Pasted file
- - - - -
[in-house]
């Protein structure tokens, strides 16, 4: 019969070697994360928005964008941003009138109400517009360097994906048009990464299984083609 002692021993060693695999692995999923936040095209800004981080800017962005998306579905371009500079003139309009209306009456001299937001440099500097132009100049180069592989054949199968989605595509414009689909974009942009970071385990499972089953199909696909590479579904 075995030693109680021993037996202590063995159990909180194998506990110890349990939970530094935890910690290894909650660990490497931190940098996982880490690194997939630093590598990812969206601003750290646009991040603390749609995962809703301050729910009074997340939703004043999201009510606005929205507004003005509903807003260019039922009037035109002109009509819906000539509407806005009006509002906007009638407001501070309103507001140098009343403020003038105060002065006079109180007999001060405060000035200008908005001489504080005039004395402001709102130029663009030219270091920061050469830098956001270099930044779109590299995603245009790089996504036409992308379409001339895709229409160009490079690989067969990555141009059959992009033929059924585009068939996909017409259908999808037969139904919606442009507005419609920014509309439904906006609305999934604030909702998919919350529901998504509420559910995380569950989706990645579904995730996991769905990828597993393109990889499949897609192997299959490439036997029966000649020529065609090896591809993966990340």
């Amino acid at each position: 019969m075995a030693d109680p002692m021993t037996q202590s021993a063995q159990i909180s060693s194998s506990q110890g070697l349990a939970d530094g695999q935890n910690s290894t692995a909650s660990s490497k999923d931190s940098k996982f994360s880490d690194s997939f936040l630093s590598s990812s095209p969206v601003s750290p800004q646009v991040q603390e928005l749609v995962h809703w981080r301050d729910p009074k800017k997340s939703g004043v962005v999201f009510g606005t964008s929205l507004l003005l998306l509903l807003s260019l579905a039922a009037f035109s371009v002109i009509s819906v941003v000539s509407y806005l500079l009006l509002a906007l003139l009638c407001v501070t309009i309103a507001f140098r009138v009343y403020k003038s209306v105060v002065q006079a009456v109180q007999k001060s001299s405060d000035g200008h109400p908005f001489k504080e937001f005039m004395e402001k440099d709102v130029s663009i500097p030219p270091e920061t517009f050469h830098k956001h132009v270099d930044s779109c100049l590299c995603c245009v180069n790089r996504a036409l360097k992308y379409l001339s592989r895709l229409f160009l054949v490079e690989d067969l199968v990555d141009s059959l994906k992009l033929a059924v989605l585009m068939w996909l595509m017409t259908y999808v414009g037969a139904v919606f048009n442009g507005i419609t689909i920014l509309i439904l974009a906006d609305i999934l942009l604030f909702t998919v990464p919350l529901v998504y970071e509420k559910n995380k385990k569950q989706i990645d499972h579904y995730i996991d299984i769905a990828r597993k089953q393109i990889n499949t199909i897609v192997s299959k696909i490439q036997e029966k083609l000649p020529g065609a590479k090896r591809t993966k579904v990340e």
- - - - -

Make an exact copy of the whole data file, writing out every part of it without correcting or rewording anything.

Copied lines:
[in-house]
């Protein structure tokens, strides 16, 4: 019969070697994360928005964008941003009138109400517009360097994906048009990464299984083609 002692021993060693695999692995999923936040095209800004981080800017962005998306579905371009500079003139309009209306009456001299937001440099500097132009100049180069592989054949199968989605595509414009689909974009942009970071385990499972089953199909696909590479579904 075995030693109680021993037996202590063995159990909180194998506990110890349990939970530094935890910690290894909650660990490497931190940098996982880490690194997939630093590598990812969206601003750290646009991040603390749609995962809703301050729910009074997340939703004043999201009510606005929205507004003005509903807003260019039922009037035109002109009509819906000539509407806005009006509002906007009638407001501070309103507001140098009343403020003038105060002065006079109180007999001060405060000035200008908005001489504080005039004395402001709102130029663009030219270091920061050469830098956001270099930044779109590299995603245009790089996504036409992308379409001339895709229409160009490079690989067969990555141009059959992009033929059924585009068939996909017409259908999808037969139904919606442009507005419609920014509309439904906006609305999934604030909702998919919350529901998504509420559910995380569950989706990645579904995730996991769905990828597993393109990889499949897609192997299959490439036997029966000649020529065609090896591809993966990340």
């Amino acid at each position: 019969m075995a030693d109680p002692m021993t037996q202590s021993a063995q159990i909180s060693s194998s506990q110890g070697l349990a939970d530094g695999q935890n910690s290894t692995a909650s660990s490497k999923d931190s940098k996982f994360s880490d690194s997939f936040l630093s590598s990812s095209p969206v601003s750290p800004q646009v991040q603390e928005l749609v995962h809703w981080r301050d729910p009074k800017k997340s939703g004043v962005v999201f009510g606005t964008s929205l507004l003005l998306l509903l807003s260019l579905a039922a009037f035109s371009v002109i009509s819906v941003v000539s509407y806005l500079l009006l509002a906007l003139l009638c407001v501070t309009i309103a507001f140098r009138v009343y403020k003038s209306v105060v002065q006079a009456v109180q007999k001060s001299s405060d000035g200008h109400p908005f001489k504080e937001f005039m004395e402001k440099d709102v130029s663009i500097p030219p270091e920061t517009f050469h830098k956001h132009v270099d930044s779109c100049l590299c995603c245009v180069n790089r996504a036409l360097k992308y379409l001339s592989r895709l229409f160009l054949v490079e690989d067969l199968v990555d141009s059959l994906k992009l033929a059924v989605l585009m068939w996909l595509m017409t259908y999808v414009g037969a139904v919606f048009n442009g507005i419609t689909i920014l509309i439904l974009a906006d609305i999934l942009l604030f909702t998919v990464p919350l529901v998504y970071e509420k559910n995380k385990k569950q989706i990645d499972h579904y995730i996991d299984i769905a990828r597993k089953q393109i990889n499949t199909i897609v192997s299959k696909i490439q036997e029966k083609l000649p020529g065609a590479k090896r591809t993966k579904v990340e």